JENSEN, Uintah County — The recent discovery of an animal carcass left behind by a cougar has officials at Dinosaur National Monument reminding visitors about measures they can take to avoid problems with the big cats.
Fresh evidence of a cougar kill was discovered July 22 in the Echo Park area, according to Dinosaur National Monument spokesman Dan Johnson.
Signs of the kill included paw prints, blood and fur. There were also drag marks where the cougar had moved an animal from a meadow south of a restroom, across a road and into the brush along the Green River, Johnson said.
Tips for dealing with mountain lions
Park rangers say visitors should remember the following safety tips to prevent an encounter with a mountain lion:
- Don't hike or jog alone.
- Keep children within sight and close to you.
- Avoid dead animals.
- Keep a clean camp.
- Leave pets at home.
- Be alert to your surroundings.
- Use a walking stick.
If you encounter a cougar:
- Don't run, as this may trigger the animal's attack instinct.
- Stand and face it.
- Pick up children.
- Appear large, wave your arms or a jacket over your head.
- Do not approach, back away slowly.
- Keep eye contact.
If you encounter a cougar and it acts aggressively:
- Do not turn your back or take your eyes off it.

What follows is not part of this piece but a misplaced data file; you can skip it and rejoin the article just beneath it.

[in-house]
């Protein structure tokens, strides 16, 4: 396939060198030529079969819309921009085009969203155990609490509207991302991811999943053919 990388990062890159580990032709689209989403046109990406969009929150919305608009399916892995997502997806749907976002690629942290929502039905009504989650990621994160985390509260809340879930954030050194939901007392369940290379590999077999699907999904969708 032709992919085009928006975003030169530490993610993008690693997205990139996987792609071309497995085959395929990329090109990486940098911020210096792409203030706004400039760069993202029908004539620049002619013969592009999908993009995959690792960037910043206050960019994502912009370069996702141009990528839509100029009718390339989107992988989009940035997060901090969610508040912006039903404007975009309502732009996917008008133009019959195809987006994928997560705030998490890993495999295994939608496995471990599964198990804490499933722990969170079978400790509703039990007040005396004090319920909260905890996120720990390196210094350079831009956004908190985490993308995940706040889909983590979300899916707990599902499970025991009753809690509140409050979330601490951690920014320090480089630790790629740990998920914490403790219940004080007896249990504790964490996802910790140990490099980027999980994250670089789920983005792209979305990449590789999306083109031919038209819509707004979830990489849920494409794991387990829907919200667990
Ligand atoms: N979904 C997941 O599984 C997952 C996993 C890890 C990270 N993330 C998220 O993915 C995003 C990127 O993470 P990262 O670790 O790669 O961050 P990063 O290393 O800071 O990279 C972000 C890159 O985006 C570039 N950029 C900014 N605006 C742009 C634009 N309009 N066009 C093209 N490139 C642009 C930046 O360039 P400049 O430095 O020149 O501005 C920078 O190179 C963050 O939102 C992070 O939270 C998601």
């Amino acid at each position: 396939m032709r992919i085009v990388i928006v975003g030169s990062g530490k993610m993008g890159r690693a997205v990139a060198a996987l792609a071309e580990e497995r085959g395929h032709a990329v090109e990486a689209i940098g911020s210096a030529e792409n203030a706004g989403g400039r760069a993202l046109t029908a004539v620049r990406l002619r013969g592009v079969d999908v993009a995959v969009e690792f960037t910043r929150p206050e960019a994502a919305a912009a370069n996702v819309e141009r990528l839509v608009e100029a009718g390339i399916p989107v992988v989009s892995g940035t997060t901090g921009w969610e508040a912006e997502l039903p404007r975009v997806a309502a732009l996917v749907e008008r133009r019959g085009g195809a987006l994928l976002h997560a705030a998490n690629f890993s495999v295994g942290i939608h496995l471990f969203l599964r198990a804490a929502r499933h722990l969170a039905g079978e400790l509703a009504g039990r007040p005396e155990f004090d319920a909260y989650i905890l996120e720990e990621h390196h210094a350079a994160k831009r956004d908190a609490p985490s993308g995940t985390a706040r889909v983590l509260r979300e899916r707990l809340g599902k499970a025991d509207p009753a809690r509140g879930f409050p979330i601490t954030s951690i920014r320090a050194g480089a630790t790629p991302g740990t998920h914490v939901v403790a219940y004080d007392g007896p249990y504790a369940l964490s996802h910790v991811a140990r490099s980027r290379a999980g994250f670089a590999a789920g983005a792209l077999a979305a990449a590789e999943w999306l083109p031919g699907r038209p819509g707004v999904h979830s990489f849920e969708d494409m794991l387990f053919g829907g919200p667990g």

- Remain standing.
- Throw things.
- Shout loudly.
- Fight back aggressively.
The area immediately around the kill site was closed for 72 hours. The closure order has since been lifted, Johnson said.
"Prior to this event, a visitor on a rafting trip on the Green River noticed a mountain lion watching him from a ledge above the Rippling Brook campsite," he said.
Dinosaur National Monument provides suitable habitat for cougars, said Wayne Prokopetz, chief of resource management for the monument.
“As the higher elevation areas in the monument dry out, deer and elk will move to the river corridors to find better forage," Prokopetz said. "Mountain lions will follow these animals since they are the lions' preferred food source.”
Chief ranger Lee Buschkowsky said the monument's staff is "stepping up" its cougar safety education program due to a recent increase in sightings. Hikers, boaters and campers are encouraged to be alert for the presence of cougars and report sightings as soon as possible at a visitor center or ranger station, Buschkowsky said.
Cougars aren't the only wildlife in the monument, Johnson said. Deer, elk, black bears and bighorn sheep are also prevalent.
"Please be alert for animals crossing the roads, particularly at dawn and dusk," he said, adding that visitors should never approach or feed animals in the monument.